Because the maturity of a total return swap does not have to match the maturity of the underlying asset, the receiver in a swap with maturity less than that of the underlying asset may benefit from the positive carry associated with being able to roll forward short-term synthetic financing of a longer-term investment. The payer may benefit from being able to purchase protection for a limited period without having to liquidate the asset permanently. At the maturity of a total return swap whose term is less than that of the reference obligation, the payer essentially has the option to reinvest in that asset (by continuing to own it) or to sell it at the market price. At this time, the payer has no exposure to the market price since a lower price will lead to a higher payment by the receiver under the total return swap.

The purpose of the dealer hedging facility of the present invention is to offer a more efficient alternative for mitigating market risk, while enhancing liquidity and preserving balance sheet capacity. Principal activities of the dealer hedging facility may include, but are not limited to: (1) entering into total return swaps with approved dealers that may also be referred to herein as “dealer participants” or “participants”; (2) purchasing the underlying swap reference assets to hedge its market risk; (3) funding the purchase of the assets with repurchase agreements; (4) committing its own capital to absorb potential losses from operations and counterparty default; and (5) establishing an SEC-registered broker-dealer to carry out the functions of the dealer hedging facility. By way of example, each participant may be allocated $22 million of initial capital to support its swap positions, the notional total of which will be determined by a capital model accepted by the rating agencies. Participants may have to pay an annual commitment fee and a spread over the dealer hedging facility's cost of funds. In return, each participant may be expected to use the dealer hedging facility at levels that maximize the use of its allocated capital. To broaden the scope of the dealer hedging facility's product coverage, participants may be encouraged to provide market data for the dealer hedging facility to calculate the capital needed to support the credit exposure arising from other asset classes in conformity with the dealer hedging facility's capital allocation model.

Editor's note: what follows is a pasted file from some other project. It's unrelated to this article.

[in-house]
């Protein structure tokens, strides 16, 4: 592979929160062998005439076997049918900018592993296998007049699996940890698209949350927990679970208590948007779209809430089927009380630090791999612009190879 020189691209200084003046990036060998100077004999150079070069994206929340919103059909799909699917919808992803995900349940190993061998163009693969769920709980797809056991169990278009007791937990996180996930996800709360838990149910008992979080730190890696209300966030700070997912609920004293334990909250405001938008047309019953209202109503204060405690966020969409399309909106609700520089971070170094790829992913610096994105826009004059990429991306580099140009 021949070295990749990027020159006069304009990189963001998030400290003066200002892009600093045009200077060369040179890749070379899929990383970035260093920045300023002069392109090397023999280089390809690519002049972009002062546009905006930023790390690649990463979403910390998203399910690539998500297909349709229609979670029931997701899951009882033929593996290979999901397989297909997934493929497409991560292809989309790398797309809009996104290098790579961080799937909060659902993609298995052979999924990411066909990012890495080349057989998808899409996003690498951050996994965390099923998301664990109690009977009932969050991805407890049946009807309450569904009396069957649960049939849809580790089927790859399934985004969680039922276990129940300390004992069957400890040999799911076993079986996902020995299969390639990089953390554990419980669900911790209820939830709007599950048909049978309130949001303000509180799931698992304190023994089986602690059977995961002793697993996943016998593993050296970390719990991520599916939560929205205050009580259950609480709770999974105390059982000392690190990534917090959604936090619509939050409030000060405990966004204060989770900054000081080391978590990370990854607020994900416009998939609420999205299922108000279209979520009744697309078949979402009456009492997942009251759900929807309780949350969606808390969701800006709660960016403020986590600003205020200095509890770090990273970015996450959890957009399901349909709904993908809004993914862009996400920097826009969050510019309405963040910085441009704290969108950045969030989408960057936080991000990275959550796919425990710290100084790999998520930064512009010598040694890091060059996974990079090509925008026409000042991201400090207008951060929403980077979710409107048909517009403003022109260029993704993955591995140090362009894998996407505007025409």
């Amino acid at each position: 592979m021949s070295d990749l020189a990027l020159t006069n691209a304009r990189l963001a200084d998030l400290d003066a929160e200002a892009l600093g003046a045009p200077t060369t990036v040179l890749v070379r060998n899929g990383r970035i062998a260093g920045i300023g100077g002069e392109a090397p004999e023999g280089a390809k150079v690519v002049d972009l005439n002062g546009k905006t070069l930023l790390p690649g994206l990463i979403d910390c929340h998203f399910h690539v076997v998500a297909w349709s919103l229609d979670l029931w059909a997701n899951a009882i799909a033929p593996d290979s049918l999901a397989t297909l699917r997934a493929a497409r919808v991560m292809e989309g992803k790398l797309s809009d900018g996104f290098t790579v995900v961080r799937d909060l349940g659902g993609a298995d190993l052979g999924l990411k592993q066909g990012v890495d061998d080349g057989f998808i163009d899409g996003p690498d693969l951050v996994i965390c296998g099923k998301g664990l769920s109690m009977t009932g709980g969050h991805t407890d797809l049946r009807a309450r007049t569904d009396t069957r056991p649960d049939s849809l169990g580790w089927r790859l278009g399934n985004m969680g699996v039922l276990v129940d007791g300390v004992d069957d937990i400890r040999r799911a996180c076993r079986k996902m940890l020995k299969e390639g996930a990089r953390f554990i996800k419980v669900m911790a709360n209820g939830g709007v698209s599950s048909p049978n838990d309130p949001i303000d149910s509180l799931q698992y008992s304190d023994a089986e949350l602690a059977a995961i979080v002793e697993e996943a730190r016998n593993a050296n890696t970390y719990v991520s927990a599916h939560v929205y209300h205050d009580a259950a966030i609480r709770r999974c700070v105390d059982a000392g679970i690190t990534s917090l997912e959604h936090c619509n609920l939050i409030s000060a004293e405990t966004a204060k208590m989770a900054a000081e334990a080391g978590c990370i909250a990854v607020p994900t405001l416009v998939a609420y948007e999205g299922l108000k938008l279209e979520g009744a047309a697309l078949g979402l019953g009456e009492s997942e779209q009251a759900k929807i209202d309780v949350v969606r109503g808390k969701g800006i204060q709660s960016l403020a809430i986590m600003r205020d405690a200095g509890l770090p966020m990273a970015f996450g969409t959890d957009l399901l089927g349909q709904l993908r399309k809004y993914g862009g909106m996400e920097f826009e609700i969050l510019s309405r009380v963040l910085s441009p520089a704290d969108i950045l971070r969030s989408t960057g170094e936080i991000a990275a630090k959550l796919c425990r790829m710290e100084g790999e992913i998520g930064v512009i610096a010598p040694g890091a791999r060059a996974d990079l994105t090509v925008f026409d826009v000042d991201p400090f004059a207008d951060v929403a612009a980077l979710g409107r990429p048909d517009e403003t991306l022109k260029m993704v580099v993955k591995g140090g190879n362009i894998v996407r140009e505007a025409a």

In operation, the dealer hedging facility of the present invention may be involved in executing total return swaps with participants to pay the total return on assets and hedging that exposure with long positions in the swap reference assets with funding in the repo market. Various goals of the dealer hedging facility may include the enhancement of market liquidity, the encouragement of risk mitigation through lower cost of hedging, and the use of netting to conserve intraday liquidity needed for trade settlement. By increasing the efficiency of risk mitigation, the dealer hedging facility described herein will be compatible with public policy objectives to ensure the safety and soundness of financial markets. Different elements of the dealer hedging facility include, but are not limited to: (1) efficient risk mitigation; (2) increased capital efficiency; (3) better performance measures; (4) potential to offer similar benefits to customers (greater profitability); (5) new options for innovative financing and investment product development; and (6) netting for conserving intraday liquidity.